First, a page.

To Win at Hybrid, Be a Relentless Champion of Human Connection and Collaboration
Succeeding at hybrid will require fresh thinking about workspaces and the employee experience
Hybrid work represents a major change for organizations and the workforce — and it’s here to stay. Years from now we will look back on this period as a seismic shift in how we think about work. Does your organization have a clear strategy to adapt — and succeed — in a hybrid world?
According to bestselling author and business consultant Keith Ferrazzi, the leading companies in hybrid work are “remote-forward, fully innovating on the radical edge in terms of how work is done.” Unfortunately, he says, the average Fortune 1000 enterprise has barely started down that path.
It won’t be easy. To win, companies will need fresh thinking about how employees work, collaborate, and contribute.
In this article, we start by exploring the concept of hybrid work. Only by understanding how hybrid work is so fundamentally different from the traditional office model can we anticipate how work will evolve. We will look at how hybrid work affects the employee experience and impacts employees and businesses. Finally, we look at ways organizations can rethink office and home workspaces to create environments that better match the reality and needs of hybrid work.
What Makes Hybrid Work So Profoundly Different?
In 2021, entrepreneur and venture capitalist Marc Andreesen described the move to hybrid work as “a permanent civilizational shift.” He calls it “perhaps the most important thing that’s happened in my lifetime, a consequence of the internet that’s maybe even more important than the internet.””Tech legend Marc Andreessen says the rise of remote work might be more important than the internet: ‘A permanent civilizational shift’.” Business Insider, June 2021.
Maybe that’s because in large parts of society and work, we’re now decoupling physical location from economic opportunity. People are following their dreams, changing jobs, moving to new cities, and exploring more nomadic lifestyles that allow them to work and live in a much more independent way. “The Great Resignation Stems from a Great Exploration.”Harvard Business Review, June 2022. This is the first time in history that the work of a modern office can be done anywhere, regardless of where office workers themselves actually live.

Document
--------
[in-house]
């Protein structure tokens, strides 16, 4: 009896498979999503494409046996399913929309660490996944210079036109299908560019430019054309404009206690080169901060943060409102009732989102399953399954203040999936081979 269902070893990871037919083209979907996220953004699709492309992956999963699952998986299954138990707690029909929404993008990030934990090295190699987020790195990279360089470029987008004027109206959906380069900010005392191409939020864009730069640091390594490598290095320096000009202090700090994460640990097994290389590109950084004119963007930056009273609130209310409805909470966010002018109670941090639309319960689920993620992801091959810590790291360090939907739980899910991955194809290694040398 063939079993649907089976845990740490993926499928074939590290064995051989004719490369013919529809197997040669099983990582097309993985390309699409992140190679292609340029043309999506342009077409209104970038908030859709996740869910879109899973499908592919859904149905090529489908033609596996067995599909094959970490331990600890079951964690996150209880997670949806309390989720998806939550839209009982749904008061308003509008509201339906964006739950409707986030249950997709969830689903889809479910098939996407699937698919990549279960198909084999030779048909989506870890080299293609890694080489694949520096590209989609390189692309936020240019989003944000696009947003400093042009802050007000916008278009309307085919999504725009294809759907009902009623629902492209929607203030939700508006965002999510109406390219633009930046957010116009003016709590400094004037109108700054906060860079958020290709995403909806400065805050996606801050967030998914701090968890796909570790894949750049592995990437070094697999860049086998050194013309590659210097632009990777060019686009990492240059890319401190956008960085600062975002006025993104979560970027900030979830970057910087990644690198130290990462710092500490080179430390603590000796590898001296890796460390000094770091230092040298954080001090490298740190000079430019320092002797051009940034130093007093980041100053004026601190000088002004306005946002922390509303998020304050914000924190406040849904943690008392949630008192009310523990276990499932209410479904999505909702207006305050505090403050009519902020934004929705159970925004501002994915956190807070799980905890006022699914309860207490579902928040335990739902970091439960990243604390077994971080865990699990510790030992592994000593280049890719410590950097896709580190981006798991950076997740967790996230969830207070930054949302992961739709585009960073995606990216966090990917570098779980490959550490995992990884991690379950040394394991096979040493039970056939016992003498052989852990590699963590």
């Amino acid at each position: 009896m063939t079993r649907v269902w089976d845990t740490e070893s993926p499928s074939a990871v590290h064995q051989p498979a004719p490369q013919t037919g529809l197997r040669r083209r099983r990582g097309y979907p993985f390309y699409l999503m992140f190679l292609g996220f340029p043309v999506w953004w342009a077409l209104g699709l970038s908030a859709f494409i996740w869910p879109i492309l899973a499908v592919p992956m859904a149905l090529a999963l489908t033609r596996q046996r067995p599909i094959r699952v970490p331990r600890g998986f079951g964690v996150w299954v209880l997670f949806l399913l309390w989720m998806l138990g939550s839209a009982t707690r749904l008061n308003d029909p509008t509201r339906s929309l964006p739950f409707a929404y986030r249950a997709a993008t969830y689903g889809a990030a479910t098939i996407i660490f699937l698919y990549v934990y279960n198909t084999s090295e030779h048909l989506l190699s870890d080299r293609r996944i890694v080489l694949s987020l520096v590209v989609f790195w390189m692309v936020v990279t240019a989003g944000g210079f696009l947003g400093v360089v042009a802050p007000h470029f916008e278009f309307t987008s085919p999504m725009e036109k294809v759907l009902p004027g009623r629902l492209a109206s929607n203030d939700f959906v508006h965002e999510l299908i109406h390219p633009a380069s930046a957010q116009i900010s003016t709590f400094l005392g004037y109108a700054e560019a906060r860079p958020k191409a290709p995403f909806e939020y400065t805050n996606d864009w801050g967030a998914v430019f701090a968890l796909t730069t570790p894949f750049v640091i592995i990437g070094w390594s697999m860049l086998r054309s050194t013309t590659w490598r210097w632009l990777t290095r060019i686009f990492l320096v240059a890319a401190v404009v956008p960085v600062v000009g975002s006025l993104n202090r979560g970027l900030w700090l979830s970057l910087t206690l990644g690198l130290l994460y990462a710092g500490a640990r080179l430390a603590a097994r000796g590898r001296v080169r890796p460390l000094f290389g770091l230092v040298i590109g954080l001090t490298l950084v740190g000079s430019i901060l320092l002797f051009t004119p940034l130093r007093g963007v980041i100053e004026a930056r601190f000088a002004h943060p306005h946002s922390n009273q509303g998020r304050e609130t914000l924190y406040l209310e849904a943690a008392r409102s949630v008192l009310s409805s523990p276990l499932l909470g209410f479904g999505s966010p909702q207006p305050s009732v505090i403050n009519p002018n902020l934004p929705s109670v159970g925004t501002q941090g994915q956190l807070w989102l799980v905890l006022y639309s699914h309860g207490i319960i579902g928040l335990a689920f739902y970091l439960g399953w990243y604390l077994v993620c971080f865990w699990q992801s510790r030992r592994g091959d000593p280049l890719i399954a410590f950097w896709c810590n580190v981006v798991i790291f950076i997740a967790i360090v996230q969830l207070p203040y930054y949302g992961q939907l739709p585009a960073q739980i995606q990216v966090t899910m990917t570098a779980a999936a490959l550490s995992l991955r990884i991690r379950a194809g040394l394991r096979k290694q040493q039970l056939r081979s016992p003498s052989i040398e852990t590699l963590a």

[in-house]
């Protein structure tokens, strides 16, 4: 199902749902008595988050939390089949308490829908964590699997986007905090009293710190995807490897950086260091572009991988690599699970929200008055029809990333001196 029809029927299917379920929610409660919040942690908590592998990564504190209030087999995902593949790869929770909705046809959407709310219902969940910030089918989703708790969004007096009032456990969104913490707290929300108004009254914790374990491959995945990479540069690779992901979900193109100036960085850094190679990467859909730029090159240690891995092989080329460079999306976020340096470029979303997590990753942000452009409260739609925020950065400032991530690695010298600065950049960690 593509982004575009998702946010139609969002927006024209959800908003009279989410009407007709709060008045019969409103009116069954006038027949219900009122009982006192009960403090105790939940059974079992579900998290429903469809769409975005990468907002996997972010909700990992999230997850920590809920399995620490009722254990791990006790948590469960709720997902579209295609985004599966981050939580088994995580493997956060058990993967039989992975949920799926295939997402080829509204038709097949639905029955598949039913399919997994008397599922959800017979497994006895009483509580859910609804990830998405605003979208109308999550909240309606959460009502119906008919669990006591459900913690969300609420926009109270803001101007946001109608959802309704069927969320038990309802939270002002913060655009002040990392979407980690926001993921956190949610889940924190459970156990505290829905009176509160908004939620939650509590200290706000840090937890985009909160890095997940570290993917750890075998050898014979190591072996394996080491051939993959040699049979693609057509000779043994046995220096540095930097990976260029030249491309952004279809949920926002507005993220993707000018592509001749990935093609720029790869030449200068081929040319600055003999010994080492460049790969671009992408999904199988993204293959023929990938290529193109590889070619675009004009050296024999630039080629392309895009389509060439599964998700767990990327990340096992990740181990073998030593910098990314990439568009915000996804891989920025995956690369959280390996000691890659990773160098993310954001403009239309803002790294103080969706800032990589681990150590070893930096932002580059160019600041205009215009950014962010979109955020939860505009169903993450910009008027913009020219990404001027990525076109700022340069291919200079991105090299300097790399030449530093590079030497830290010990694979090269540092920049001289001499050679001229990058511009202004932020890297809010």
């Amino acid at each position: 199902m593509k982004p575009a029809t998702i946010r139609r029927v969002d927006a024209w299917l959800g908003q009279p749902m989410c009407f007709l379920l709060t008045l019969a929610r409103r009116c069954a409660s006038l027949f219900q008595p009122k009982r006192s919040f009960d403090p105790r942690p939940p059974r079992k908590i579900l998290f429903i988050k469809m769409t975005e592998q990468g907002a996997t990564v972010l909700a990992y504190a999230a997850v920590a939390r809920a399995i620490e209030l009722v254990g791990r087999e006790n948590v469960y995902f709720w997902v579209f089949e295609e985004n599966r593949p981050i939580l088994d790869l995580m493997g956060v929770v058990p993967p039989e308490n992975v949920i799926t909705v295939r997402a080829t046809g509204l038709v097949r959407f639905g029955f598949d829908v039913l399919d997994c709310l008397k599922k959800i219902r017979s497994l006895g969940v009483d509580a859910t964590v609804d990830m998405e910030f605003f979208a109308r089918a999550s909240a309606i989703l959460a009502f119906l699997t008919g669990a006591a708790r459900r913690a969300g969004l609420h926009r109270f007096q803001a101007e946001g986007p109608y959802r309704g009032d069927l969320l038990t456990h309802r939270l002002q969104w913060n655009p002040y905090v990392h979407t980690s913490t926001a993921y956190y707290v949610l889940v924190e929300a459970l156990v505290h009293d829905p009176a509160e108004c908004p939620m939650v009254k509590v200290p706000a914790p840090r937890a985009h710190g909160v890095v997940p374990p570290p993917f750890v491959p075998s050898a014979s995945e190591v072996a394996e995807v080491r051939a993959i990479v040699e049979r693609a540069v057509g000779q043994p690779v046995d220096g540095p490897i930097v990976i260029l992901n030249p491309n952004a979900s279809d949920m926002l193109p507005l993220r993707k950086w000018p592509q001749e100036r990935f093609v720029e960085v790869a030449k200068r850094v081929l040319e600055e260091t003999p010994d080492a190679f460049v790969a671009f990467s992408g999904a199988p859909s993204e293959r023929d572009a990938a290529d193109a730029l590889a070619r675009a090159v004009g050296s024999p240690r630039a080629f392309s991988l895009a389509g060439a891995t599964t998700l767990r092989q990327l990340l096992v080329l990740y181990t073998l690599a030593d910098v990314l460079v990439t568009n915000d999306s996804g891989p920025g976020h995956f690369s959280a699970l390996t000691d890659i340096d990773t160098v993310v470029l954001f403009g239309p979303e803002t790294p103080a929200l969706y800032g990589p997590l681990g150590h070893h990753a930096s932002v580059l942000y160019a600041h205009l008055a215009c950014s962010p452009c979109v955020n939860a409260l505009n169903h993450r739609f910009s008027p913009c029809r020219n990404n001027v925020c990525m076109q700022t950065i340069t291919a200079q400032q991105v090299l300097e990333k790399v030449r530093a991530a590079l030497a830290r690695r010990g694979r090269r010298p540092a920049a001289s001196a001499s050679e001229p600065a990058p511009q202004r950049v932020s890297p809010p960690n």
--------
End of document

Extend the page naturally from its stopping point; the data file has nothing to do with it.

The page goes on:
So what can organizations do to retain their best employees in this new era of flexibility?
For Employees, A Strong Desire for Better Work and Deeper Connection
The Great Resignation was an awakening for employees and is both an ongoing challenge and a wake up call for companies.
During the COVID-19 pandemic, many people started to reexamine their personal and professional priorities. They left jobs, asking questions like: Why do I do what I do? What am I good at? How can I thrive?Ibid. Harvard Business Review.
Employees who have discovered their purpose are 49% more likely to report intrinsic motivation, 33% more likely to express higher job satisfaction, and 25% more likely to go the extra mile, according to London School of Economics research commissioned by Unilever.Ibid. Harvard Business Review.
Today’s employees want more than just a paycheck. They want flexibility — the ability to work when and where they want, as long as they can get the job done. Hybrid gives people the ability to work from the front porch, be on time for their kid’s softball game, or move to a small town in another part of the country. Affordable, high-quality webcams and fast, ubiquitous Wi-Fi make this flexibility possible.
More than half of the workforce say they are willing to take a pay cut if it means flexibility to work from anywhere, according to a survey by ADP Research Institute. Some 64% of the workforce would consider looking for a new job if required to return to the office full time. “ADP Research Institute® Reveals Pandemic-Sparked Shift in Workers’ Priorities and Expectations in New Global Study.” ADP, April 2022.
Employees want health and wellbeing. According to a Gallup report, burnout makes employees 2.6 times more likely to leave their employer.Employee Wellbeing Starts at Work.” Gallup, July 2022. And the problem may be getting worse. COVID-19 and the new world of remote work make employee wellbeing and mental health even more critical today, according to the World Economic Forum. “Workers say they want even more well-being support now than during the pandemic.” World Economic Forum, September 2022. Burned-out workers want more support, including mental health services, but only a third of companies say they offer these extra benefits. Ibid. World Economic Forum.
Reducing burnout can pay dividends for people and businesses. Offering flexible work schedules and locations, along with benefits such as mental health support, can help employees manage work/life balance while meeting the demands of the job.
Employees want human connection. As a result of the pandemic and the shift to flexible work, 65% of workers now say they feel less connected to their coworkers. Employee disconnection is one of the main drivers of voluntary turnover, costing US companies up to $406 billion a year.“How Leaders Can Build Connection in a Disconnected Workplace.” Harvard Business Review, January 2022.
One way companies can address employee disconnection is to promote friendship and meaningful connection at work. While video is not a perfect antidote, studies prove it promotes human connection. It should not be surprising then that webcam purchases and the use of video conferencing skyrocketed during COVID-19 as people sought some way to connect to colleagues while working remotely.
Employees want meaningful work. People find meaning at work through various avenues. Among the most important are connection to others, a sense of purpose, and the feeling of being part of something larger than yourself. According to a 2021 report from McKinsey, when employees find their work meaningful, performance improves by 33%, and they are 49% less likely to quit.“Making work meaningful from the C-suite to the frontline.” McKinsey & Company, June 2021.